Non-Local means (NL-means) algorithm is a robust image denoising algorithm. Its computational complexity is, however, higher than other algorithms, and its availability is limited. In this paper, we propose an implementation method of the NL-means algorithm on FPGA. In the NL-means, the cross correlations between the small windows are repeatedly calculated, and a large number of intermediate data have to be held temporarily to reduce the amount of its computation. In our approach, the scan direction of the image is changed in the zigzag way. This zigzag scan increases the computation time because of the recalculation on the scan borders, but the required memory size can be drastically reduced. We have implemented the circuit on a Xilinx FPGA, and showed that with a small size FPGA, its real-time processing is possible.
Convolutional Neural Networks (CNNs) currently dominate the fields of artificial intelligence and machine learning due to their high accuracy. However, their computational and memory needs intensify with the complexity of the problems they are deployed to address, frequently requiring highly parallel and/or accelerated solutions. Recent advances in machine learning showcased the potential of CNNs with reduced precision, by relying on binarized weights and activations, thereby leading to Binarized Neural Networks (BNNs). Due to the embarassingly parallel and discrete arithmetic nature of the required operations, BNNs fit well to FPGA technology, thus allowing to considerably scale up problem complexity. However, the fixed amount of resources per chip introduces an upper bound on the dimensions of the problems that FPGA-accelerated BNNs can solve. To this end, we explore the potential of remote FPGAs operating in tandem within a disaggregated computing environment to accelerate BNN computations, and exploit dynamic partial reconfiguration (DPR) to boost aggregate system performance. We find that DPR alone boosts throughput performance of a fixed set of BNN accelerators deployed on a remote FPGA by up to 3x in comparison with a static design that deploys the same accelerator cores on a software-programmable FPGA locally. In addition, performance increases linearly with the number of remote devices when inter-FPGA communication is reduced. To exploit DPR on remote FPGAs and reduce communication, we adopt a versatile remote-accelerator deployment framework for disaggregated datacenters, thereby boosting BNN performance with negligible development effort.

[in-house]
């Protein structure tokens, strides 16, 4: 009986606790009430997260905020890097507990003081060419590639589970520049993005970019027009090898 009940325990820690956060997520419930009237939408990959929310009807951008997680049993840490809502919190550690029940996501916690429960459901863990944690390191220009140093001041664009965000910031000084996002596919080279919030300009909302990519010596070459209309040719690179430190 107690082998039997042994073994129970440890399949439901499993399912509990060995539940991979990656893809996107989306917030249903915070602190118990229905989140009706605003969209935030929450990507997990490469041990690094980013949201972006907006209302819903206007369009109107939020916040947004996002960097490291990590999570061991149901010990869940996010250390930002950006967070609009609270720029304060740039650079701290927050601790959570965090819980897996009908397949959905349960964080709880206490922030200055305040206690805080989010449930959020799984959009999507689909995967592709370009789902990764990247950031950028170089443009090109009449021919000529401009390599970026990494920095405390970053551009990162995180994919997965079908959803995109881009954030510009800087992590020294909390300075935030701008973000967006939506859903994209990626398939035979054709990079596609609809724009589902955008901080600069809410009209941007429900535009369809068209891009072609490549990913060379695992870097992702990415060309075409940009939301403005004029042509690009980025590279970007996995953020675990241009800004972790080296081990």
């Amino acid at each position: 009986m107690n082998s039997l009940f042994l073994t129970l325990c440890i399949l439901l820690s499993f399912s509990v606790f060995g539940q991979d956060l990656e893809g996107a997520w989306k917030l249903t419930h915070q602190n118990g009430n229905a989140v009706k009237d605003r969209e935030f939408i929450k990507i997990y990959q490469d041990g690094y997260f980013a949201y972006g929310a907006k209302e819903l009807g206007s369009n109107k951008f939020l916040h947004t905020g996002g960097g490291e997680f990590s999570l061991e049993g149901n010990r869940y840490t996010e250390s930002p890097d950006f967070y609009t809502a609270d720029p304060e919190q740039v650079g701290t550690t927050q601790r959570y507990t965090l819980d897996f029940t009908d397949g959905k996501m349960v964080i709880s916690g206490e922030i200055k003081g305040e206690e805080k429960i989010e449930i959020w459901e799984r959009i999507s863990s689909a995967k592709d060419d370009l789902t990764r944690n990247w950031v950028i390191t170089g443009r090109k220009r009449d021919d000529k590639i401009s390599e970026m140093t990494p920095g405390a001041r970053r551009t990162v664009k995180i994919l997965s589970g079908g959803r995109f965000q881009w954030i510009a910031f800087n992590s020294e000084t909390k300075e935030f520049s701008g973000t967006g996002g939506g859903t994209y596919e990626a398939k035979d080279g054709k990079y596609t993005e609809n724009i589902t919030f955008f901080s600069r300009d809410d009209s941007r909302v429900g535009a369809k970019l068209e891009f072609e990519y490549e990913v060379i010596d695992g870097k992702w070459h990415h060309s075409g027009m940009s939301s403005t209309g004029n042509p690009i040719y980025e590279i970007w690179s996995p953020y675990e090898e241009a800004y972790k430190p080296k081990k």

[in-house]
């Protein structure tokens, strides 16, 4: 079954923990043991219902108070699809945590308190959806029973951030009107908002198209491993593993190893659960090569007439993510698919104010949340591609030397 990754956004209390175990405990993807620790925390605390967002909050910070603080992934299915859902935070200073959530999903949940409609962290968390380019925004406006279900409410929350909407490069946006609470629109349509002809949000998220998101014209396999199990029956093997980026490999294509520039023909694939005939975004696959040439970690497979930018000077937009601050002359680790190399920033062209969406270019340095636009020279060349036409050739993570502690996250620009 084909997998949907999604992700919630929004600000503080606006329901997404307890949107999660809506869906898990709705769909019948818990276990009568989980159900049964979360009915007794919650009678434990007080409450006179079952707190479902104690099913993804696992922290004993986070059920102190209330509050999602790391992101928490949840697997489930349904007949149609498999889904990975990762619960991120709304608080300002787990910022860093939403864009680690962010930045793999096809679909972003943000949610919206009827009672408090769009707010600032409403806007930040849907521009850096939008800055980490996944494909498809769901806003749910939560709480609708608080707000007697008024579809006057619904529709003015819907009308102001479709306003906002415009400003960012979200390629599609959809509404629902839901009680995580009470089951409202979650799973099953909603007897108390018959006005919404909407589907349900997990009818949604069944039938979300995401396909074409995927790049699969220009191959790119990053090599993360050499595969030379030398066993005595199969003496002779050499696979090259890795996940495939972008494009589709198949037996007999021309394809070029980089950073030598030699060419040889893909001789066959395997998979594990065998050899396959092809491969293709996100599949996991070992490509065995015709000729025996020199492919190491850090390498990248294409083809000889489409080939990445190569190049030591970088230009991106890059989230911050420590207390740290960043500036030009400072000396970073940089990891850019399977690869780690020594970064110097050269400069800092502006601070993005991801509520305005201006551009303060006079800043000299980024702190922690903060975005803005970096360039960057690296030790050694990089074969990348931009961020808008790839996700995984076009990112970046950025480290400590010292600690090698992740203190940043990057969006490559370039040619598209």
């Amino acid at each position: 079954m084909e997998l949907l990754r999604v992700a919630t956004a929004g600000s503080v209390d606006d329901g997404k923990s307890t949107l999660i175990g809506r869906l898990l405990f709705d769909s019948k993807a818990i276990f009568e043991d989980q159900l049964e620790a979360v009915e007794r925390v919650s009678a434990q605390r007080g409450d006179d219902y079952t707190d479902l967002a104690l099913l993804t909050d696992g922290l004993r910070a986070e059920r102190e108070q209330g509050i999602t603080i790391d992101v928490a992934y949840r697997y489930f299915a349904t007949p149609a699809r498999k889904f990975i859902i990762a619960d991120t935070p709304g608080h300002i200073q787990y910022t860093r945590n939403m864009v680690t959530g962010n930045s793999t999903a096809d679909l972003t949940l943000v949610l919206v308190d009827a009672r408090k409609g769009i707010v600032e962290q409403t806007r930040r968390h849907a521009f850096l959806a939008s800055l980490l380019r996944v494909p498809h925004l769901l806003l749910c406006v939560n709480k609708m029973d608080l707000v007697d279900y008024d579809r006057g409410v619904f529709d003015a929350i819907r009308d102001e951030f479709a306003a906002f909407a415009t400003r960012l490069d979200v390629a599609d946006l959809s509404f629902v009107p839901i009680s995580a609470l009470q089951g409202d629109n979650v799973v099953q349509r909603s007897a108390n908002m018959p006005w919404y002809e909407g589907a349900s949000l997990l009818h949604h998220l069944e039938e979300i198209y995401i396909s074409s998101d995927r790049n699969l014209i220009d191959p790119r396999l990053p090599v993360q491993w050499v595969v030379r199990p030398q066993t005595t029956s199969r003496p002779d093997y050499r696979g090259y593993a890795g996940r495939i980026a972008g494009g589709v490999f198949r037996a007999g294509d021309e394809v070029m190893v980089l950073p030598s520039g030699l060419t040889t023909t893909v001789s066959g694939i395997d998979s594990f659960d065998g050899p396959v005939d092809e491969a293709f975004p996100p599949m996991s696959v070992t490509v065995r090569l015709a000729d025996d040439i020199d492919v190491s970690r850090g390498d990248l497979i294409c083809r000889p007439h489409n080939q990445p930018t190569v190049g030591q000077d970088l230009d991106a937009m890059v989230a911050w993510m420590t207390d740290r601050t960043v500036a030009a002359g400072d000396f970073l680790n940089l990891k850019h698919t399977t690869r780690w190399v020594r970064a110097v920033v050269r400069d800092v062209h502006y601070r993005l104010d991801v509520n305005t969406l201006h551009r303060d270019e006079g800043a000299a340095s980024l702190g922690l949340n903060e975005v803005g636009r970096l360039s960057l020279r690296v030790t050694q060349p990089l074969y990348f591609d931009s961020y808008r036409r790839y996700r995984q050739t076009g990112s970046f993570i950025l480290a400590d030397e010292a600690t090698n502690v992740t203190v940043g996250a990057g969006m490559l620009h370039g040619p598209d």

Reconfigurable computing, exploiting Field Programmable Gate Arrays (FPGA), has become of great interest for both academia and industry research thanks to the possibility to greatly accelerate a variety of applications. The interest has been further boosted by recent developments of FPGA programming frameworks which allows to design applications at a higher-level of abstraction, for example using directive based approaches.